The 1959 Mercurys, such as this Montclair Cruiser, were bigger than the 1958s with a four-inch longer wheelbase.

1958, 1959 Mercury Cars

A minor facelift yielded slightly quieter styling for 1958 Mercury models, but production plunged to 153,000 in a disastrous industry year. The Convertible Cruiser was abandoned (after only 1265 of the '57s) and the two closed Cruisers became Montclair submodels. Lower prices failed to perk up sales (barely 6400 between them). The cheap Medalist returned for a brief encore with two- and four-door sedans, but again proved disappointing: Only 18,732 were sold.

Topping the line was the new Park Lane series of two hardtops and a convertible (also available as Montclairs and Montereys). These were ostensibly Cruiser replacements with less hoke and a giant 360-bhp 430-cid V-8 shared with that year's Lincolns.

A new auto­matic transmission called Multi-Drive debuted (basically Ford Division's Cruise-O-Matic), as did a 383-cid V-8 -- the same size as one of Chrysler's new '58 wedgehead engines but with more-oversquare dimensions. The 383 was standard for all '58 Mercs, save Medalists (which came with a 235-bhp 312) and Park Lane, and delivered 312 or 330 bhp depending on model. Although the bottom dropped out of the medium-price market in '58, Mercury remained eighth despite building only 40 percent of its 1957 volume. But significantly, Rambler passed the Big M in sales and was fast gaining on Pontiac, Olds, and Buick. Mercury would join the rush to compacts and inter­mediates soon enough. In the meantime, it could only offer more of the same.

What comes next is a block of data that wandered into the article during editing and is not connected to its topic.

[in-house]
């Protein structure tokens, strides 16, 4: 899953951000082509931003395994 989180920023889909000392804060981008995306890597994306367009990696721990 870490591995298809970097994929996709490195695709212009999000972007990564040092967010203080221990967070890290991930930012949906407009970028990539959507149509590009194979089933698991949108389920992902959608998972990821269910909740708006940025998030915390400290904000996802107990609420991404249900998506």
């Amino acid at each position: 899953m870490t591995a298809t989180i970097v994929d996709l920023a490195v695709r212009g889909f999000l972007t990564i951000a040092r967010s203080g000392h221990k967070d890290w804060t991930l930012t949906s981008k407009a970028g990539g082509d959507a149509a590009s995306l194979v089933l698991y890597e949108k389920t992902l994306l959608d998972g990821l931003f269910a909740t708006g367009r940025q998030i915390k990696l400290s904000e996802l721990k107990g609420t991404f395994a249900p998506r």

More the '59 Mercurys definitely had, with even bigger bodies on a four-inch longer wheelbase. Styling was still square but more sculpted, marked by a mile-wide grille, huge bumpers at each end, enormous windshields and rear windows, and a more sharply creased version of the odd 1957-58 rear-fender scallops. The Medalist and Turnpike Cruiser models were forgotten, and Montclair and wagons each slimmed from six models to four.

Engines were detuned in a faint nod to a newly economy-conscious public. The '59 slate listed a 210-bhp 312 for Monterey, a 345-bhp 430 for Park Lane, and 280- and 322-bhp 383s for others. Despite the retrenchment, model-year volume failed to top 150,000 units -- hardly the hoped-for recovery.

Looking back, Mercury sales stumbled after 1956 at least in part because the fleet, good-looking cars of earlier years were abandoned for shiny, begadgeted behemoths that couldn't hope to sell well in a down economy. But the make would return to "hot cars" in the '60s and, with them, achieve new success.

Indeed, volume went up substantially for 1960 -- to over 271,000 -- though that was owed mainly to the new compact Comet. The four-series big-car line (which might have been Edsels had things gone better there) remained two-ton heavyweights with huge compound-curve windshields, but a handsome facelift removed a little chrome while adding a tidy concave grille and more-discreet "gullwing" rear fenders.

Model choices were mostly as before: Cruiser two- and four-door hardtops in each series, four-door Monterey/Montclair sedans, Monterey two-door sedan, Park Lane convertible and, still a distinct series, four-door Commuter and wood-sided Colony Park hardtop wagons.

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